Distribution-Oriented Verification of Limited-Area Model Forecasts in a Perfect-Model Framework

Ramón de Elía Département des Sciences de la Terre et de l'Atmosphère, Université du Québec à Montréal, Montreal, Quebec, Canada

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René Laprise Département des Sciences de la Terre et de l'Atmosphère, Université du Québec à Montréal, Montreal, Quebec, Canada

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Abstract

Nested limited-area models (LAMs) have been used by the scientific community for a long time, with the implicit assumption that they are able to generate meaningful small-scale features that were absent in the lateral boundary conditions and sometimes even in the initial conditions. This hypothesis has never been seriously challenged in spite of reservations expressed by part of the scientific community. In order to study this hypothesis, a perfect-model approach is followed. A high-resolution LAM driven by global analyses is used over a large domain to generate a “reference run.” These fields are filtered afterward to remove small scales in order to mimic low-resolution nesting data. The same high-resolution LAM, but over a small domain, is nested with these filtered fields and run for several days. The ability of the LAM to regenerate the small scales that were absent in the initial and lateral boundary conditions is estimated by comparing both runs over the same region.

The simulations are analyzed for several variables using a distribution-oriented approach, which provides an estimation of the forecasting ability as a function of the value of the variable. It is found that variables with steep spectra, such as geopotential and temperature, display good forecasting skills for the entire range of values but improve little the forecast skill of a low-resolution perfect model. For noisier variables with flatter spectra, such as vorticity and precipitation, the high-resolution forecast provides a more realistic and extended range of forecast values for the variables, but rather low skill for extreme events. The probability of a successful forecast for these extreme cases, however, is much higher than that of a random model. When errors in the phase in the weather systems are not penalized, forecasting skill increases considerably. This suggests that, despite the inability to perform as pointwise deterministic forecasts, useful information may be generated by LAMs if considered in a probabilistic way.

Corresponding author address: Ramón de Elía, Groupe UQAM, Ouranos, 550 West Sherbrooke St., 19th Floor, Montreal, QC H3A 1B9, Canada. Email: relia@sca.uqam.ca

Abstract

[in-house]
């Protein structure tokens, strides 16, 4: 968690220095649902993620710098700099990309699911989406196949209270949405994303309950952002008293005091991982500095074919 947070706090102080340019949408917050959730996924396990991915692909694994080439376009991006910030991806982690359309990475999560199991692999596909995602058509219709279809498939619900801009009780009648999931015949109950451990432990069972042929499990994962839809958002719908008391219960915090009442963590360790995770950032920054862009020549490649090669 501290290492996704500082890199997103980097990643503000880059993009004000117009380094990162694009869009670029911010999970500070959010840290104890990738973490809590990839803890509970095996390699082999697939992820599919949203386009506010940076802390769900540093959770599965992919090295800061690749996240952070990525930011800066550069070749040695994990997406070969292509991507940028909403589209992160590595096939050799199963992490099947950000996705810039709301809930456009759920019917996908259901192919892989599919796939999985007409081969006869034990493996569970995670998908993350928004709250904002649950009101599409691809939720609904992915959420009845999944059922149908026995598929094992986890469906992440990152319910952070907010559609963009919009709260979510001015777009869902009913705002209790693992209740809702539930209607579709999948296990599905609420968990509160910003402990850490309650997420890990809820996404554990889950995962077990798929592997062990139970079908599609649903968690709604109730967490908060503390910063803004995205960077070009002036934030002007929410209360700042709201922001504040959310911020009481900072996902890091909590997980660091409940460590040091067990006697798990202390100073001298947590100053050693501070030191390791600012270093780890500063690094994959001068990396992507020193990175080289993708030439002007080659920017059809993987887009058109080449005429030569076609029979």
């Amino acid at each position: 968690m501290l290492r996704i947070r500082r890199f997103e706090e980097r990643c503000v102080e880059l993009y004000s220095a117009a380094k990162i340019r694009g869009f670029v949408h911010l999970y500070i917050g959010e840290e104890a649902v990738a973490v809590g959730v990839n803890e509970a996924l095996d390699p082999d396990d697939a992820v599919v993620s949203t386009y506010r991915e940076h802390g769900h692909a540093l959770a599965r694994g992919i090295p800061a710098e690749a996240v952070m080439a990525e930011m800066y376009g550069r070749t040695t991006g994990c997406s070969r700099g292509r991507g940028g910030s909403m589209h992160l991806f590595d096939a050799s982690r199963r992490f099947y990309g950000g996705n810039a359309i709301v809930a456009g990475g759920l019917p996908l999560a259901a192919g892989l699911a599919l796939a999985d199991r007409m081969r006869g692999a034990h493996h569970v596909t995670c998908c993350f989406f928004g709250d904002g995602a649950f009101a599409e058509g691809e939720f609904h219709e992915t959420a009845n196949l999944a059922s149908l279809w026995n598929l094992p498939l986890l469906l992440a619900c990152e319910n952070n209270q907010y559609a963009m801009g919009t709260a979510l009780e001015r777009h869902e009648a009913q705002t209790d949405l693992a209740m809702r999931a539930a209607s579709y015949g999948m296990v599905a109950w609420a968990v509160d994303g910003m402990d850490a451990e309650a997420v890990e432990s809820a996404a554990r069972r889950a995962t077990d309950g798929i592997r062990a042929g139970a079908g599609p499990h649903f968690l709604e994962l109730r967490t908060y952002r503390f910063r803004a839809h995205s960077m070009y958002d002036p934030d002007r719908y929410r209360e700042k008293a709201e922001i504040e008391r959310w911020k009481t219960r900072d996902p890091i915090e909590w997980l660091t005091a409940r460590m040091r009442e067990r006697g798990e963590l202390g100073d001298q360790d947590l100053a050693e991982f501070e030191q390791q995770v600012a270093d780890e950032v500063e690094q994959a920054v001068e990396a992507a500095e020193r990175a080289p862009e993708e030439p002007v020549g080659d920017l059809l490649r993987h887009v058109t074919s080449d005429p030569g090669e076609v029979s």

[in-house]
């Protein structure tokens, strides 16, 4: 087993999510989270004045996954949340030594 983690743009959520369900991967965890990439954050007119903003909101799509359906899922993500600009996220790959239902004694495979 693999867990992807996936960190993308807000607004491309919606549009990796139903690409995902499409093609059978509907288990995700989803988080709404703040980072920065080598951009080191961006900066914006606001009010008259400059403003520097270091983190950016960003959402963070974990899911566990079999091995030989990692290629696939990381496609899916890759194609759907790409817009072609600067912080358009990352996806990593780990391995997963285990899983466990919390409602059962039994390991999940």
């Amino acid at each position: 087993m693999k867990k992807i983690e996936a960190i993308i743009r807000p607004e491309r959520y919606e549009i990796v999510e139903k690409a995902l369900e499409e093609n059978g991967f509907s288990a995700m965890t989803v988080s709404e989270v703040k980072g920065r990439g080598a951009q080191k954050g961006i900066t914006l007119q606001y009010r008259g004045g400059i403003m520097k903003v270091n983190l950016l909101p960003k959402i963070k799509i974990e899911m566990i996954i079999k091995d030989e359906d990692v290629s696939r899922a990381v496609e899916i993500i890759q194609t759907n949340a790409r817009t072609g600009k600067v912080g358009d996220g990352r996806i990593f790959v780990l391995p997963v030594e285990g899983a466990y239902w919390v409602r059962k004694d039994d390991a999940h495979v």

Nested limited-area models (LAMs) have been used by the scientific community for a long time, with the implicit assumption that they are able to generate meaningful small-scale features that were absent in the lateral boundary conditions and sometimes even in the initial conditions. This hypothesis has never been seriously challenged in spite of reservations expressed by part of the scientific community. In order to study this hypothesis, a perfect-model approach is followed. A high-resolution LAM driven by global analyses is used over a large domain to generate a “reference run.” These fields are filtered afterward to remove small scales in order to mimic low-resolution nesting data. The same high-resolution LAM, but over a small domain, is nested with these filtered fields and run for several days. The ability of the LAM to regenerate the small scales that were absent in the initial and lateral boundary conditions is estimated by comparing both runs over the same region.

The simulations are analyzed for several variables using a distribution-oriented approach, which provides an estimation of the forecasting ability as a function of the value of the variable. It is found that variables with steep spectra, such as geopotential and temperature, display good forecasting skills for the entire range of values but improve little the forecast skill of a low-resolution perfect model. For noisier variables with flatter spectra, such as vorticity and precipitation, the high-resolution forecast provides a more realistic and extended range of forecast values for the variables, but rather low skill for extreme events. The probability of a successful forecast for these extreme cases, however, is much higher than that of a random model. When errors in the phase in the weather systems are not penalized, forecasting skill increases considerably. This suggests that, despite the inability to perform as pointwise deterministic forecasts, useful information may be generated by LAMs if considered in a probabilistic way.

Corresponding author address: Ramón de Elía, Groupe UQAM, Ouranos, 550 West Sherbrooke St., 19th Floor, Montreal, QC H3A 1B9, Canada. Email: relia@sca.uqam.ca

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